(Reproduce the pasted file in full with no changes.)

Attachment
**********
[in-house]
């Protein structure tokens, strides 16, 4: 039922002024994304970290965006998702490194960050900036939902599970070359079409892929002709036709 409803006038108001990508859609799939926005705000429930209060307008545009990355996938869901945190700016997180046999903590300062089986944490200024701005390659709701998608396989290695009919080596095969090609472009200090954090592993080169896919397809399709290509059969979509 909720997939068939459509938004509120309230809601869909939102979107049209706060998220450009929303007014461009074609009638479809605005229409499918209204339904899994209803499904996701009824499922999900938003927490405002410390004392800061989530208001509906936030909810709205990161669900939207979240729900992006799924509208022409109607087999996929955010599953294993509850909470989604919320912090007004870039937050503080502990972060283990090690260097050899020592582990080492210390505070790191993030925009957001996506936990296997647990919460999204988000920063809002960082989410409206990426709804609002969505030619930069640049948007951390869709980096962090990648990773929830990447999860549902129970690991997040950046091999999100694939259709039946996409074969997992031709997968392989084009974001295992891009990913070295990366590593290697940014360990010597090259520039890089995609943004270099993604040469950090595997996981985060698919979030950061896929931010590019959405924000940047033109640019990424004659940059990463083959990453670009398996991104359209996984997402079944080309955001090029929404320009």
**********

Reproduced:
[in-house]
């Protein structure tokens, strides 16, 4: 039922002024994304970290965006998702490194960050900036939902599970070359079409892929002709036709 409803006038108001990508859609799939926005705000429930209060307008545009990355996938869901945190700016997180046999903590300062089986944490200024701005390659709701998608396989290695009919080596095969090609472009200090954090592993080169896919397809399709290509059969979509 909720997939068939459509938004509120309230809601869909939102979107049209706060998220450009929303007014461009074609009638479809605005229409499918209204339904899994209803499904996701009824499922999900938003927490405002410390004392800061989530208001509906936030909810709205990161669900939207979240729900992006799924509208022409109607087999996929955010599953294993509850909470989604919320912090007004870039937050503080502990972060283990090690260097050899020592582990080492210390505070790191993030925009957001996506936990296997647990919460999204988000920063809002960082989410409206990426709804609002969505030619930069640049948007951390869709980096962090990648990773929830990447999860549902129970690991997040950046091999999100694939259709039946996409074969997992031709997968392989084009974001295992891009990913070295990366590593290697940014360990010597090259520039890089995609943004270099993604040469950090595997996981985060698919979030950061896929931010590019959405924000940047033109640019990424004659940059990463083959990453670009398996991104359209996984997402079944080309955001090029929404320009």